HSBC in $18 billion rights issue, retreats from U.S.

HSBC launched Britain's biggest rights issue, raising 12.85 billion pounds ($18.1 billion) on Monday to help it overcome big losses in the United States and exploit the woes of weaker rivals.

Europe's biggest bank said it would shut most of its U.S. consumer lending business, cutting 6,100 jobs, but that it was ready for acquisitions in its traditional stronghold of Asia where many banks are pulling out to focus on core markets.

HSBC is selling 5.1 billion shares at 254 pence each, a 48 percent discount to Friday's close, in a fully-underwritten 5-for-12 rights issue. Its shares closed down 19 percent at a 10-year closing low at 399 pence.

"It's always difficult for a market that's feeling jittery to absorb 12.5 billion of new stock," said Jane Coffey, head of equities at Royal London Asset Management, which is HSBC's 24th largest shareholder according to Thomson Reuters data.

"I am not surprised the stock is down but they are doing the right thing and we are going to support the issue."

The stock has halved in value since Lehman Brothers collapsed in September but HSBC has outperformed peers due to its traditional balance sheet strength.

Its share price fall ranked it as the world's fourth-biggest bank, just behind JP Morgan Chase, with a market value of just over $70 billion.

Several investors told Reuters last week they would support a rights issue, and Monday a top 10 investor, who asked not to be named, said the cash call would provide the bank with greater flexibility.

U.S. Job Losses

Unlike many global players, HSBC reported a profit for 2008 but still took a hit with a pretax profit of $9.3 billion some 62 percent below the $24.2 billion reported for 2007.

The slide in profit was largely due to a goodwill impairment charge of $10.6 billion in the United States and a 44 percent jump in bad debts to $24.9 billion.

Excluding the goodwill charge, pretax profit fell to $19.9 billion, beating the $19 billion expected by analysts.

The bank also cut its dividend for the full year by 29 percent to 64 cents and said it would close its troubled U.S. consumer loans business, HFC.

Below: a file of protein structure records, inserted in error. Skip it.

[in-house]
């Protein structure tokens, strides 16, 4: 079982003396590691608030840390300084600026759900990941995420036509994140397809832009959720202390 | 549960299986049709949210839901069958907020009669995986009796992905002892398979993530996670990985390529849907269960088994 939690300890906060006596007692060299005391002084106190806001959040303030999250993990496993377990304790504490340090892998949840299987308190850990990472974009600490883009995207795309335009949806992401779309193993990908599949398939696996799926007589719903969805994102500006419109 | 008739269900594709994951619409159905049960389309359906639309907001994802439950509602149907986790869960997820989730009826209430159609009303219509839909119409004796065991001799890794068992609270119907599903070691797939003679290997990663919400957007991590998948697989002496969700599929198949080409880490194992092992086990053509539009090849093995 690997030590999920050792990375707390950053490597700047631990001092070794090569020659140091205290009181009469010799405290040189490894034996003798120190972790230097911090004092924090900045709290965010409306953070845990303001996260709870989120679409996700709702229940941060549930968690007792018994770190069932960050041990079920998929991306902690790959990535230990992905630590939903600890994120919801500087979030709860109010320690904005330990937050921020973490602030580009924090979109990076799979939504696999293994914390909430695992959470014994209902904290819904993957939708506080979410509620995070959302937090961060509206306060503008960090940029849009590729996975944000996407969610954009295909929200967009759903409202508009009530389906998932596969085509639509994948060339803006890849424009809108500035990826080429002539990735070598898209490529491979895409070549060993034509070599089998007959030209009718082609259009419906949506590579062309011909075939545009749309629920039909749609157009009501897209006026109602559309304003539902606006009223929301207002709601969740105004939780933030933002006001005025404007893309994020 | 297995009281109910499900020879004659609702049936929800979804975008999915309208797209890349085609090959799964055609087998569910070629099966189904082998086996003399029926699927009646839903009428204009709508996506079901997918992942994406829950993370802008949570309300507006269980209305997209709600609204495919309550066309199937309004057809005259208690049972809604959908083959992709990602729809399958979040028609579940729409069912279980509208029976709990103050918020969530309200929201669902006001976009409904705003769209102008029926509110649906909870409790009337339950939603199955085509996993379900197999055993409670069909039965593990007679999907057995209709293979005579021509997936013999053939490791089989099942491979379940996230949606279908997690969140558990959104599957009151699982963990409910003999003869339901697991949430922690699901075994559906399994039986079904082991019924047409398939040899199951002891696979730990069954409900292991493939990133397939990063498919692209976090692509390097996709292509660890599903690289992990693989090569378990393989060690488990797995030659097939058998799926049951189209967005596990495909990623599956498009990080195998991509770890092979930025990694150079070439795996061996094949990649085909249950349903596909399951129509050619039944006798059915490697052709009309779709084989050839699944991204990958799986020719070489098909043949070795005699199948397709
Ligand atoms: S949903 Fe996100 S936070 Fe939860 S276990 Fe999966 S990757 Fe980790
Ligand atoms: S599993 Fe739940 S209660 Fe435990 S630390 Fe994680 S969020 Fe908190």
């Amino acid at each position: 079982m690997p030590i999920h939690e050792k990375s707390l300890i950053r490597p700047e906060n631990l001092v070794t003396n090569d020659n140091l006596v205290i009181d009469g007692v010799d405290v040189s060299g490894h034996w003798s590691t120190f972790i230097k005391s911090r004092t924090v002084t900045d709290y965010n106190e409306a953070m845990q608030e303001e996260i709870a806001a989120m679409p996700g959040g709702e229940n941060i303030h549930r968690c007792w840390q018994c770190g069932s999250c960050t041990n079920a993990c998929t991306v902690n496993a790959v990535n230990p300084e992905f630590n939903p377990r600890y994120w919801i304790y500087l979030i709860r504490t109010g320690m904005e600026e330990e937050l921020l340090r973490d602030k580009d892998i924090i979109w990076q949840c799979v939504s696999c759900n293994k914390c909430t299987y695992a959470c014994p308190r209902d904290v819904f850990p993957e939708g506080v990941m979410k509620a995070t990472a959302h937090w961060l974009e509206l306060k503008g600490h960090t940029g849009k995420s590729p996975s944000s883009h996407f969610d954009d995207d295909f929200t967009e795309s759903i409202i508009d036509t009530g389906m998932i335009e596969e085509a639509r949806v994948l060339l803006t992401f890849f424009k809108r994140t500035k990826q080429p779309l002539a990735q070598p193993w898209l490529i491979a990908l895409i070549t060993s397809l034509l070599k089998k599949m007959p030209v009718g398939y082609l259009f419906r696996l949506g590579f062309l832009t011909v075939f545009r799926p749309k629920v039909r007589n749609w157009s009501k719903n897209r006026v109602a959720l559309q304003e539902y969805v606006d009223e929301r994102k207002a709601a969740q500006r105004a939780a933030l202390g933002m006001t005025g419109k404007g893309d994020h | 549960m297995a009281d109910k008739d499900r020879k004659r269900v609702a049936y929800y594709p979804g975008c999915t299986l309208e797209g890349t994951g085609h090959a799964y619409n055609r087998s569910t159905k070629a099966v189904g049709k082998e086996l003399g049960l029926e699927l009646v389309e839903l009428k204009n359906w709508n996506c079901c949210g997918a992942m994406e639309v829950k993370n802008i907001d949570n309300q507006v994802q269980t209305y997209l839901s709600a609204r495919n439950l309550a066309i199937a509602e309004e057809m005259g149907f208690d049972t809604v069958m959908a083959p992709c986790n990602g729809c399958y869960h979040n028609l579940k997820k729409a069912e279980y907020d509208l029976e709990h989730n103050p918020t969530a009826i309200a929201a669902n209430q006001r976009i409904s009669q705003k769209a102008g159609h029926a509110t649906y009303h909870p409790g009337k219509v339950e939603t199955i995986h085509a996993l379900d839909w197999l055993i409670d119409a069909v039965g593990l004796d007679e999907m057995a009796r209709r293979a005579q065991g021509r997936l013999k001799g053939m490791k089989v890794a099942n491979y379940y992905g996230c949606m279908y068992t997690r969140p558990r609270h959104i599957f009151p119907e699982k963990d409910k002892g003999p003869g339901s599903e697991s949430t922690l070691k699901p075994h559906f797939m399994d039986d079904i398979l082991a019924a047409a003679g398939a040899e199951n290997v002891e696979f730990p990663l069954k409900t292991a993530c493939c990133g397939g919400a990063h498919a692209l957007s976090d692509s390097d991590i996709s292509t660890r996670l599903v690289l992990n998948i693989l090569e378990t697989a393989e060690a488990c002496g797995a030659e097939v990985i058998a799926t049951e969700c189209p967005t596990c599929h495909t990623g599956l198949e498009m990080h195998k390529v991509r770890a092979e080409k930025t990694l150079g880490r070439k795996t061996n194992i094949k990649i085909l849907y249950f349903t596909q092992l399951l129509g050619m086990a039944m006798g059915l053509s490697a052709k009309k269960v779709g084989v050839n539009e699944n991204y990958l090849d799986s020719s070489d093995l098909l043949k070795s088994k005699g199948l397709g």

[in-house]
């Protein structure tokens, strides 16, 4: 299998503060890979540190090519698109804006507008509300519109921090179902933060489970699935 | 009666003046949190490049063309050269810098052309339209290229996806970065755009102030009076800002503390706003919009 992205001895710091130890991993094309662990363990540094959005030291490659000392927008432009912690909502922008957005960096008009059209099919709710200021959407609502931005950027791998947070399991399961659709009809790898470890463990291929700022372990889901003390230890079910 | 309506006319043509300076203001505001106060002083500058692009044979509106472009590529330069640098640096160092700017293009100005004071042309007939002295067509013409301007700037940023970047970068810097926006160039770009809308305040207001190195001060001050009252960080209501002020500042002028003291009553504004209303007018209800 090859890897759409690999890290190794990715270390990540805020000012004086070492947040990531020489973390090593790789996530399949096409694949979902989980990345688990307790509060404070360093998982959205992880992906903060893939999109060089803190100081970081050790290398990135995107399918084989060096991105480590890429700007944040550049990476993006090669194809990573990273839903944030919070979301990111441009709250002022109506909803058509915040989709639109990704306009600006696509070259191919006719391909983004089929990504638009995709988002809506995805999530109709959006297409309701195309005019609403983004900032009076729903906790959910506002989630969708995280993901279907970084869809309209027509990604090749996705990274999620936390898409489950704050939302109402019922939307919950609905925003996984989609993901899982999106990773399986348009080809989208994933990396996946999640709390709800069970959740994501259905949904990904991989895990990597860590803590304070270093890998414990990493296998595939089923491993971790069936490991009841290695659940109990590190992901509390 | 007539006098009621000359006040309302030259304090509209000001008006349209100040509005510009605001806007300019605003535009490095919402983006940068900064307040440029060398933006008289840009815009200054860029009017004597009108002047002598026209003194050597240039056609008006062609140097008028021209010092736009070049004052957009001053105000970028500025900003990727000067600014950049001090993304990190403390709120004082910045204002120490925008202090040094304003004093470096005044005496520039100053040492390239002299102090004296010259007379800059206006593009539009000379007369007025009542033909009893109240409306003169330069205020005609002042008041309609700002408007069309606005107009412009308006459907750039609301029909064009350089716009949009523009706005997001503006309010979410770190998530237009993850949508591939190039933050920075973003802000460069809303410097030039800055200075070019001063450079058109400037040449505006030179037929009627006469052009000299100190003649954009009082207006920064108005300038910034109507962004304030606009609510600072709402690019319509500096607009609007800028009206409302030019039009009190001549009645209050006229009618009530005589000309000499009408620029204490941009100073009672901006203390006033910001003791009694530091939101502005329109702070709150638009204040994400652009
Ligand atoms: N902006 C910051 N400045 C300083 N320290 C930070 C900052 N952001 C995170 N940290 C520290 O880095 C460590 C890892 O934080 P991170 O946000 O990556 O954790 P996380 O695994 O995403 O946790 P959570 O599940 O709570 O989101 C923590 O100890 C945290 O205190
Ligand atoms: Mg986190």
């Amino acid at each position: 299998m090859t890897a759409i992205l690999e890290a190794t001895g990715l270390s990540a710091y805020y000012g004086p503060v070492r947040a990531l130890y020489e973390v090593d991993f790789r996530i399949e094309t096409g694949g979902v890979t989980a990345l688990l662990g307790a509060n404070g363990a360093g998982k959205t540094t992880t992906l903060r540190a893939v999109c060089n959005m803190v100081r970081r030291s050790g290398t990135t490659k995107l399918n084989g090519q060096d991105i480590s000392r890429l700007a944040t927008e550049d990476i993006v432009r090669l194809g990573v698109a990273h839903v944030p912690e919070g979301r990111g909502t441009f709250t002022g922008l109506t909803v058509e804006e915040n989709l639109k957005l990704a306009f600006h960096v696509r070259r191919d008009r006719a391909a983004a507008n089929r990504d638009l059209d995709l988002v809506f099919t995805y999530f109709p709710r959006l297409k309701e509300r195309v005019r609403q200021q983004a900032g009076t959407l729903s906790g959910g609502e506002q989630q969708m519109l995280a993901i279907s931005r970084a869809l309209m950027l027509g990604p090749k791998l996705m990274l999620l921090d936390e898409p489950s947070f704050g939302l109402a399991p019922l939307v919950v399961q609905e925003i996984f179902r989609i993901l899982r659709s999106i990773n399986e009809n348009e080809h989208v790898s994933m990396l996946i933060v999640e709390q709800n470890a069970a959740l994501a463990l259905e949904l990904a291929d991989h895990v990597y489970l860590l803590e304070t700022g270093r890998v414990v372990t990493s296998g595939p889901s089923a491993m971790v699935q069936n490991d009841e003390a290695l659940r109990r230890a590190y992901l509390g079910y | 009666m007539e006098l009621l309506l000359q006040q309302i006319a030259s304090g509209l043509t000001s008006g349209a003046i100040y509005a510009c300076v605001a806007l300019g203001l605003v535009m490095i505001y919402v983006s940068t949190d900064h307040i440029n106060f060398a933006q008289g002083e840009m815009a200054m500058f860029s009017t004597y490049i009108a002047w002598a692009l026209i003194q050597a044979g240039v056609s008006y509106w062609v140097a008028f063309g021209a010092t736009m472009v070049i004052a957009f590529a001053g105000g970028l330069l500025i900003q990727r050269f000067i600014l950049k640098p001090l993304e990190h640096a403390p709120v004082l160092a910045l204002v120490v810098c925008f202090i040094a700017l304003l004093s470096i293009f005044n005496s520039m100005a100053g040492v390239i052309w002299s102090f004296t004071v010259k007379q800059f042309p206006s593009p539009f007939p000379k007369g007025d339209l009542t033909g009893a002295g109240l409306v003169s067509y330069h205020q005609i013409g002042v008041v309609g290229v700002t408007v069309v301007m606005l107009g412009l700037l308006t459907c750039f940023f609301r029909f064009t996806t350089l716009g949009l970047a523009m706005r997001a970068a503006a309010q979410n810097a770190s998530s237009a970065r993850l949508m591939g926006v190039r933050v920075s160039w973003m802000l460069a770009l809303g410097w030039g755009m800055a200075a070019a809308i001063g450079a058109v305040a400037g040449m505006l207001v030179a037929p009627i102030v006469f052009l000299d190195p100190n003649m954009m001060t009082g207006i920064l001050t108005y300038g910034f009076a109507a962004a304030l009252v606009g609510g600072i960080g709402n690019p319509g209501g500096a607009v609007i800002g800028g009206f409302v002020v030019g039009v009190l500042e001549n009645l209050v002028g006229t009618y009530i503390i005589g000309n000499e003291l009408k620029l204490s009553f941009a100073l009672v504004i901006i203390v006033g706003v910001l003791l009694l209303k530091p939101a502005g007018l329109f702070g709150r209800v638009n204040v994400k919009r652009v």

The bank had increased its dividend by 10 percent or more in each of the previous 15 years.

HSBC made a $16.5 billion loss in the United States last year, compared to a $1.1 billion loss in 2007, following its troubled acquisition of Household, the U.S. consumer lending business bought six years ago for $14.8 billion.

"With the benefit of hindsight, this is an acquisition we wish we had not undertaken," chairman Stephen Green said in a statement.

Knight Vinke, the activist investor that has urged the bank to quit the United States, said HSBC "has finally accepted that its catastrophic investment in Household International, not long ago described by the chief executive as a 'dream portfolio', is worthless."


HSBC has traditionally been among the best-capitalized banks in the world and had resisted raising capital or turning to governments for help while rivals absorbed billions of dollars in losses and scrambled for cash as the credit crisis deepened.

But finance director Douglas Flint said the bank may want to finance acquisitions as weaker rivals retreat from international markets, especially those that have had to take state help.

"We want to position ourselves both defensively for turbulent times and opportunistically for the options that will appear," Flint told reporters. "There's nothing on the go but we believe the opportunities will come to banks that have the ability to take such options."

HSBC said the rights issue would add 150 basis points to its capital ratios, strengthening the core equity tier 1 ratio to 8.5 percent and the tier 1 ratio to 9.8 percent, restoring its capital advantage over rivals.

Alex Potter, analyst at Collins Stewart, said the improved capital strength was not enough to form an "obvious war chest" for acquisitions but that it meant HSBC still remained a "very conservative bank."

"With stronger capital, greater diversity and better funding -- these are rare qualities for a bank and we remain long-term buyers of the stock but see short-term weakness," Potter said.

Others said HSBC was facing lofty bad debts for some time in the face of a grim global economy, and the bank itself said it was "extremely hard to predict" its 2009 performance..

The rights issue is being underwritten by Goldman Sachs, JPMorgan Cazenove, HSBC and three other co-bookrunners.

HSBC will be left with 12.5 billion pounds of the right issue's proceeds after around 350 million pounds, or 2.75 percent, is paid in fees and other expenses.

HSBC said no performance share awards would be made for 2008 and no executive director would receive a cash bonus, but one of its bankers was paid over 13 million pounds in 2008, its annual report showed.

[Source: By Steve Slater and Myles Neligan, Reuters, London, 02Mar09]

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